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The state and class discipline: European labour market policy after the financial crisis

The state and class discipline: European labour market policy after the financial crisis

Umney, Charles, Greer, Ian, Onaran, Özlem ORCID: 0000-0002-6345-9922 and Symon, Graham (2017) The state and class discipline: European labour market policy after the financial crisis. Capital and Class, 42 (2). pp. 333-351. ISSN 0309-8168 (Print), 2041-0980 (Online) (doi:https://doi.org/10.1177/0309816817738318)

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Abstract

This paper looks at two related labour market policies that have persisted and even proliferated across Europe both before and after the financial crisis: wage restraint, and punitive workfare programmes. It asks why these policies, despite their weak empirical records, have been so durable. Moving beyond comparative-institutionalist explanations which emphasise institutional stickiness, it draws on Marxist and Kaleckian ideas around the concept of ‘class discipline’. It argues that under financialisation, the need for states to implement policies that discipline the working class is intensified, even if these policies do little to enable (and may even counteract) future stability. Wage restraint and punitive active labour market policies are two examples of such measures. Moreover, this disciplinary impetus has subverted and marginalised regulatory labour market institutions, rather than being embedded within them.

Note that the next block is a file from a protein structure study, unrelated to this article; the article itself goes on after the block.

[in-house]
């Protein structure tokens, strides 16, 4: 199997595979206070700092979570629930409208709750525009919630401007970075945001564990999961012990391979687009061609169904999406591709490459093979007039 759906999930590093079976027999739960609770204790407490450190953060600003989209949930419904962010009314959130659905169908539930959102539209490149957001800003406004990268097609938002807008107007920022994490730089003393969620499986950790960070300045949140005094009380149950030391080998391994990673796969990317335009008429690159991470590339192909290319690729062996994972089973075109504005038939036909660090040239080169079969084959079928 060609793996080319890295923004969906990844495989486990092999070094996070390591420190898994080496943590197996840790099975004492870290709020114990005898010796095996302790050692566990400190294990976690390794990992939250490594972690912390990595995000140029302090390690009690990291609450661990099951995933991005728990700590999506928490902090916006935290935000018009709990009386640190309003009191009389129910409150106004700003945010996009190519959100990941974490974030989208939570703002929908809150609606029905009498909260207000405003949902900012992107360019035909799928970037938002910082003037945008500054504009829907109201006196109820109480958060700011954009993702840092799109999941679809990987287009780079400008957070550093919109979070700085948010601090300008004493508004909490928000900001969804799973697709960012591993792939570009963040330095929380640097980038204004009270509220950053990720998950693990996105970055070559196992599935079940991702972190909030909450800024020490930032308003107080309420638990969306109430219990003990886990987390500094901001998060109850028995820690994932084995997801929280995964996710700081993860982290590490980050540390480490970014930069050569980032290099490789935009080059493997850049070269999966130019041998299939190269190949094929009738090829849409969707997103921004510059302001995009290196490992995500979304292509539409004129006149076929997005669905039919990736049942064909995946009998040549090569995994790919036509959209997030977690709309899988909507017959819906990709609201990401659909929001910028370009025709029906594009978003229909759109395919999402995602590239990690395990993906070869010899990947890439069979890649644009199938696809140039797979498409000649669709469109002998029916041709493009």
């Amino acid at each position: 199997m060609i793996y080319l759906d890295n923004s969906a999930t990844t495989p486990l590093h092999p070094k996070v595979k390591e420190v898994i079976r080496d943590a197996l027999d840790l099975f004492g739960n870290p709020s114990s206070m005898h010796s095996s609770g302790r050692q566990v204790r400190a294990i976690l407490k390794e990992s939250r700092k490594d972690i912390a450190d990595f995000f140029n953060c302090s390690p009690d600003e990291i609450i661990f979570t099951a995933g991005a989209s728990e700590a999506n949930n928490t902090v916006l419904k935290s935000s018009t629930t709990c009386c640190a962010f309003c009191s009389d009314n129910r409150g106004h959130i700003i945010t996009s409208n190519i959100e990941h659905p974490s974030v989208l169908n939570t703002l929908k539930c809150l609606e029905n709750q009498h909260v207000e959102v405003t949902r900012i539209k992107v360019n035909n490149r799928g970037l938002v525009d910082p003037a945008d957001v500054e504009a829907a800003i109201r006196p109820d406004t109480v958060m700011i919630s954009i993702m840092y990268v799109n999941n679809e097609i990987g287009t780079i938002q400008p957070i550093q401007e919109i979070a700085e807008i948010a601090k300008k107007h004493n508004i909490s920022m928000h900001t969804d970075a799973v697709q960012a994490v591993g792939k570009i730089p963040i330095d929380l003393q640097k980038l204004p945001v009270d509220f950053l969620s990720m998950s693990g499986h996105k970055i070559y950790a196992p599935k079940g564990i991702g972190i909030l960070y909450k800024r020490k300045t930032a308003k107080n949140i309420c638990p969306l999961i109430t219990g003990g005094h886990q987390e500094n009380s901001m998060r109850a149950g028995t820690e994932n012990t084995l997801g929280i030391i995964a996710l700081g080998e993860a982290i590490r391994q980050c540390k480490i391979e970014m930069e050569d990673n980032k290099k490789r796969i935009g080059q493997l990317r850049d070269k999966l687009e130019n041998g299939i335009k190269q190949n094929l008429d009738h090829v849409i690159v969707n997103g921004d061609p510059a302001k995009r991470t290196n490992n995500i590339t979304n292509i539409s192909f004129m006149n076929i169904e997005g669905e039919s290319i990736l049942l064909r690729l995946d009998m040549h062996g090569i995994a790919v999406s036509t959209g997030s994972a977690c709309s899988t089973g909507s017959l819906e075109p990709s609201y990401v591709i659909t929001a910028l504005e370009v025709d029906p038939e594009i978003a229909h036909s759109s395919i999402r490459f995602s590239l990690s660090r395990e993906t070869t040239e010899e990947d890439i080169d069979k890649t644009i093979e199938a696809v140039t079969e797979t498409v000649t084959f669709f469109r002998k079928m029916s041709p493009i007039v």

Item Type: Article
Uncontrolled Keywords: Financialisation, Policy systems, Wage restraint, Active labour market policies, Workfare, Marxism
Subjects: H Social Sciences > HD Industries. Land use. Labor
Faculty / Department / Research Group: Faculty of Business
Faculty of Business > Department of International Business & Economics
Faculty of Business > Greenwich Political Economy Research Centre (GPERC)
Faculty of Business > Institute of Political Economy, Governance, Finance and Accountability (IPEGFA) > Greenwich Political Economy Research Centre (GPERC)
Last Modified: 11 Jul 2018 16:23
Selected for GREAT 2016: None
Selected for GREAT 2017: None
Selected for GREAT 2018: None
Selected for GREAT 2019: None
URI: http://gala.gre.ac.uk/id/eprint/17464

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